School and home communication in the area of academics is trickier than the area of behavior; however, it is crucial that it be done well. Many parents are flummoxed at the idea of helping their child learn—they are frightened and embarrassed at what they don’t know. Sitting in difficult conferences with parents with whom we are sharing academic concerns, I’ve heard teachers say, “You can support us with these concerns at home.” Most will turn to look at me, bewildered, and say something like this: “I’m not a teacher. I have no idea how to help him.” They’re right. Teachers often assume everyone knows how to support a child’s learning—it’s easy, right? Not so much. Teaching well is really hard, and teaching students who can’t easily grasp concepts is really, really hard.
For that reason, communicating academic progress from school to home must also include a second element: helping the parent knows how to help the child. This can be a general conversation to guide the parent toward the appropriate help—a list of tutors in town; some supplemental resources; practice sheets; a list of apps or websites that would help the child grow; and so on.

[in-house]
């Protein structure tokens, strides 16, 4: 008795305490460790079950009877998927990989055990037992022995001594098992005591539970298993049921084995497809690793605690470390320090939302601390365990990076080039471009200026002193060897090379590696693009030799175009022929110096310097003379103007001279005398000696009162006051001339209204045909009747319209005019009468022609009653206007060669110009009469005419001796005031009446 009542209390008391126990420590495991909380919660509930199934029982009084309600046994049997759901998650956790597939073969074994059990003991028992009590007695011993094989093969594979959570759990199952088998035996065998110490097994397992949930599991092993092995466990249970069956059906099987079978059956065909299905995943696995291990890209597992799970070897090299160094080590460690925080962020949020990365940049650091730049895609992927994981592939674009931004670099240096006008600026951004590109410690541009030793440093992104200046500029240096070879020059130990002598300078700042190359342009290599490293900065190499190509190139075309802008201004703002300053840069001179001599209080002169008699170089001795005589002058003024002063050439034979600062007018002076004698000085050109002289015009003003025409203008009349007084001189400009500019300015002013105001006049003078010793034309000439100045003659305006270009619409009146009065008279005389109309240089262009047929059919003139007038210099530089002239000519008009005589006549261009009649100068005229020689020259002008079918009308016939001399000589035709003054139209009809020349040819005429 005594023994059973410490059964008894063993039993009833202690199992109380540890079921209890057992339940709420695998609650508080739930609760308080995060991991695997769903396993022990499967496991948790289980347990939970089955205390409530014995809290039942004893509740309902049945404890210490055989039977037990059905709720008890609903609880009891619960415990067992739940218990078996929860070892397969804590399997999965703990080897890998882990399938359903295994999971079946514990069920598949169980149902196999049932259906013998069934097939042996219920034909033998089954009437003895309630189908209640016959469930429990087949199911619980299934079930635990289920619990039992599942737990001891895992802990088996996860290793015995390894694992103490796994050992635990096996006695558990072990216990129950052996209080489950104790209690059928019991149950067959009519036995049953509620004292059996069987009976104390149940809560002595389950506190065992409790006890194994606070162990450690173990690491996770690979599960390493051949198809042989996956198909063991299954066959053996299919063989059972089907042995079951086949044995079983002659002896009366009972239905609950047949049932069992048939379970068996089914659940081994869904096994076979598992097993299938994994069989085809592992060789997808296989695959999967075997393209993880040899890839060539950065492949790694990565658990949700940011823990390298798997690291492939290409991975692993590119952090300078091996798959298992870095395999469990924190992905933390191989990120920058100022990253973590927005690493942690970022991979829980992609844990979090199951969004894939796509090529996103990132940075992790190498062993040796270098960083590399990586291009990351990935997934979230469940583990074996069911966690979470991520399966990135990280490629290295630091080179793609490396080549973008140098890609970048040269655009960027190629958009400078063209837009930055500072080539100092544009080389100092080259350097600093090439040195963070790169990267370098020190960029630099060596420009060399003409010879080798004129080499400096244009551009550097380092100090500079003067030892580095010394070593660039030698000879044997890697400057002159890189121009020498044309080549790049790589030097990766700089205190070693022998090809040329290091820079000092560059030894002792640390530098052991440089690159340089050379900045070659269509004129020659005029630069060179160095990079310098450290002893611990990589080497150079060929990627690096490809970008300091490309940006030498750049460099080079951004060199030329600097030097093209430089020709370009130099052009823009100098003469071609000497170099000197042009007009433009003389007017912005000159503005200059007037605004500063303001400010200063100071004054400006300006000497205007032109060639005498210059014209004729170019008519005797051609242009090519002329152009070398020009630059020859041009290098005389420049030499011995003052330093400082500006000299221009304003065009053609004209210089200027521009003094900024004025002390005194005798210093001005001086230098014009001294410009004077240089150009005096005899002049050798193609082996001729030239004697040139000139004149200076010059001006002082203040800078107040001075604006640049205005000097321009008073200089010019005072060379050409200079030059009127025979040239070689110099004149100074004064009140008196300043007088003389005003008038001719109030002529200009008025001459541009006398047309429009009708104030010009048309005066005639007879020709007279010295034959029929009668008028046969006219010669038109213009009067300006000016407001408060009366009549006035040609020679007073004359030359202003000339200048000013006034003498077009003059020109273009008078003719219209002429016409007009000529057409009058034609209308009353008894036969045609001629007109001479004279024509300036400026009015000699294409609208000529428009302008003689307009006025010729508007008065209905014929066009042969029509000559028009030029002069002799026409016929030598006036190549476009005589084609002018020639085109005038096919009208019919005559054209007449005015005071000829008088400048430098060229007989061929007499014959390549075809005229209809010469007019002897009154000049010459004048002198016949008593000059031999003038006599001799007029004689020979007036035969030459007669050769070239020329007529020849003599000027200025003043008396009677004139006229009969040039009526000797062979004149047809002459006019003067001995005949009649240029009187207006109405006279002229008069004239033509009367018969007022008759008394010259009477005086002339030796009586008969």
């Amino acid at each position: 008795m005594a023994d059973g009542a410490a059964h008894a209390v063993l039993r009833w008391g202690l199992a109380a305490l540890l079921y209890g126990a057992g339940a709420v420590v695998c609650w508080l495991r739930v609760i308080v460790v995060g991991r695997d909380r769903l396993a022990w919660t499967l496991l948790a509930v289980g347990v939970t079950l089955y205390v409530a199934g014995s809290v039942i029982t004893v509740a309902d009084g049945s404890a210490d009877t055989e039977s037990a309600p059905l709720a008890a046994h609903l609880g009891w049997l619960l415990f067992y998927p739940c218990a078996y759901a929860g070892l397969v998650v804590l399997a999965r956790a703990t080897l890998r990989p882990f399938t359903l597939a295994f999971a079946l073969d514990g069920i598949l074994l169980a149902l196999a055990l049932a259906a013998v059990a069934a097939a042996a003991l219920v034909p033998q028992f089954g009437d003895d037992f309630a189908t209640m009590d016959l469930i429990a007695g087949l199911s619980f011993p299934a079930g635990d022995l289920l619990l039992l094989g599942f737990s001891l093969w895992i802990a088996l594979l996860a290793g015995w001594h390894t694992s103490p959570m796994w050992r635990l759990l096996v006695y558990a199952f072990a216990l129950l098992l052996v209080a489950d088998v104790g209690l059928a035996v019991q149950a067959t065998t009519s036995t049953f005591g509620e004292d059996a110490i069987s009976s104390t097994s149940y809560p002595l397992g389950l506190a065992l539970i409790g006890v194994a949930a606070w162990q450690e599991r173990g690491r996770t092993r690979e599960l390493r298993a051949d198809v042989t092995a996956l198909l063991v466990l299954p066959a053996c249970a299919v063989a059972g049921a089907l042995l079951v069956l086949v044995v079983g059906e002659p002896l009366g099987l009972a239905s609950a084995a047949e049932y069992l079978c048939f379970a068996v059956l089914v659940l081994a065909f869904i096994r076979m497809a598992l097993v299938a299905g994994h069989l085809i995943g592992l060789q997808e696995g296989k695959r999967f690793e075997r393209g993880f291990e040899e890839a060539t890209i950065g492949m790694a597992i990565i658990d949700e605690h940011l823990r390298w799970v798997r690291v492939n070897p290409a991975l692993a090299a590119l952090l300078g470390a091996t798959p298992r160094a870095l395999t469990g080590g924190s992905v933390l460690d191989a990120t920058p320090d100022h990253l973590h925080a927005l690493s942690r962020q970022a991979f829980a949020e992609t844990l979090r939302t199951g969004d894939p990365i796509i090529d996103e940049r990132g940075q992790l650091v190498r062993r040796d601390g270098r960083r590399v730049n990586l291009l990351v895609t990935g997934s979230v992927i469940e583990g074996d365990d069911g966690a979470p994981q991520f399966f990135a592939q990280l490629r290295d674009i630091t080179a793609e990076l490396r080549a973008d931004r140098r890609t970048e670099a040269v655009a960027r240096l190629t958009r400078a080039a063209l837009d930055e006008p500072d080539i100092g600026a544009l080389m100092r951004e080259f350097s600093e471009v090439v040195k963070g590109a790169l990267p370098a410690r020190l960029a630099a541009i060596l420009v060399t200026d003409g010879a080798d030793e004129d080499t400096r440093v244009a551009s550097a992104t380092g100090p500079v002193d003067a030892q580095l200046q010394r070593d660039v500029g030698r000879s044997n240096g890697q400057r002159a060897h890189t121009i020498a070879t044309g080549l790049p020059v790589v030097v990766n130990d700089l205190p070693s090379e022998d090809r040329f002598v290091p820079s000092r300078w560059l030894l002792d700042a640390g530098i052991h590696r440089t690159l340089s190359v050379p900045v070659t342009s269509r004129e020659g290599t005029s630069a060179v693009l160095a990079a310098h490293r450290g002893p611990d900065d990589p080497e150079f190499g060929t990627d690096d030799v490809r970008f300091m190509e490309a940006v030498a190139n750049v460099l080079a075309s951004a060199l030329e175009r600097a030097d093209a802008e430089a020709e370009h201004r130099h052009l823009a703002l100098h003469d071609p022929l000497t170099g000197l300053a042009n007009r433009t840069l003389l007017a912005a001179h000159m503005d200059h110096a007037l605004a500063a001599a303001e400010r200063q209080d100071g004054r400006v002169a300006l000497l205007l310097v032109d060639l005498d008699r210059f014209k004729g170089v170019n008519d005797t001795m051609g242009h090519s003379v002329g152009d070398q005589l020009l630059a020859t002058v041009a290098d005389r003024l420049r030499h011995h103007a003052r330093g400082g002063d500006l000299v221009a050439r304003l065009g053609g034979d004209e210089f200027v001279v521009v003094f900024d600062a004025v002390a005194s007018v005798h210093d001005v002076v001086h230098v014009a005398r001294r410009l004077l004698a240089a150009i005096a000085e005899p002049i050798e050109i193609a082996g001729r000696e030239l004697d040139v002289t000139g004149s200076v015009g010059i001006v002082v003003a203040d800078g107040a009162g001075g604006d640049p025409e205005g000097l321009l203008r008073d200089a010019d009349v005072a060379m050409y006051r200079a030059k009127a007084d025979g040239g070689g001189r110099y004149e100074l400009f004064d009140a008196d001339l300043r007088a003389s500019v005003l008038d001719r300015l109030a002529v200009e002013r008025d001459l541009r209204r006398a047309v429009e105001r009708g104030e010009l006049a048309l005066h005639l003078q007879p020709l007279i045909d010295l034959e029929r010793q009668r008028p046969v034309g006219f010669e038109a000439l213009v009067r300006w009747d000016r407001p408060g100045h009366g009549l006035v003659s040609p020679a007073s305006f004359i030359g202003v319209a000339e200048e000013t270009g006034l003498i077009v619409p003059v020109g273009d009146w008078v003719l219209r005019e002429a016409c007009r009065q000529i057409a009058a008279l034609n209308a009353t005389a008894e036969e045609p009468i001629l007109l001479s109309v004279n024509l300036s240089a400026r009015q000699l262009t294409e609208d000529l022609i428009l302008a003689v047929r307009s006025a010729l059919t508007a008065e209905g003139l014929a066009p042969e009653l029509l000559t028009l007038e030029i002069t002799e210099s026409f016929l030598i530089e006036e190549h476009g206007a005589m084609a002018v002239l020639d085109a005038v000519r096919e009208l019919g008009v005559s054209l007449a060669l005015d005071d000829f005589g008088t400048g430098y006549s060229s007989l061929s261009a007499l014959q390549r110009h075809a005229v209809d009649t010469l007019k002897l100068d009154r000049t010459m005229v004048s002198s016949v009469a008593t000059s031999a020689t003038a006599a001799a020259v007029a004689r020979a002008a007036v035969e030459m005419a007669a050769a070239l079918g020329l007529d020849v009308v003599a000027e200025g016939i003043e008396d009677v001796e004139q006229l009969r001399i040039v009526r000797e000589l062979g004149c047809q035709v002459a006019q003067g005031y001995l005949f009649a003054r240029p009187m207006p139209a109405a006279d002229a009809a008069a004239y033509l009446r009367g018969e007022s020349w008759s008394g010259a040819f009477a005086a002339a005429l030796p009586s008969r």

Better yet, but infinitely more difficult, schools can provide explicit training to parents. Recently, our district offered 12 different Parent Literacy Training nights in which we invited parents to the school and literally taught them how to support their child’s learning. We explained the three components of literacy—decoding, fluency, and comprehension. We talked to them about letter patterns and vowel sounds. We explained why the old adage to “sound it out” really doesn’t work. We modeled specific probing questions they could use when reading with their child. We encouraged them to observe us teaching a lesson to a small group of struggling readers. We even went so far as to have the parent work with the child while we observed, so we could make gentle suggestions for improvement. The whole process was difficult, because the parents were initially hesitant and even embarrassed at their lack of knowledge; further, they felt extremely vulnerable working with their child under the watchful eye of a teacher. “I’m so worried I’ll say the wrong thing,” one mother lamented. But over time, we built enough trust to make a big difference. In the end, we had a group of empowered, confident parents who were motivated to work with their child at home in the same consistent manner we were using at school.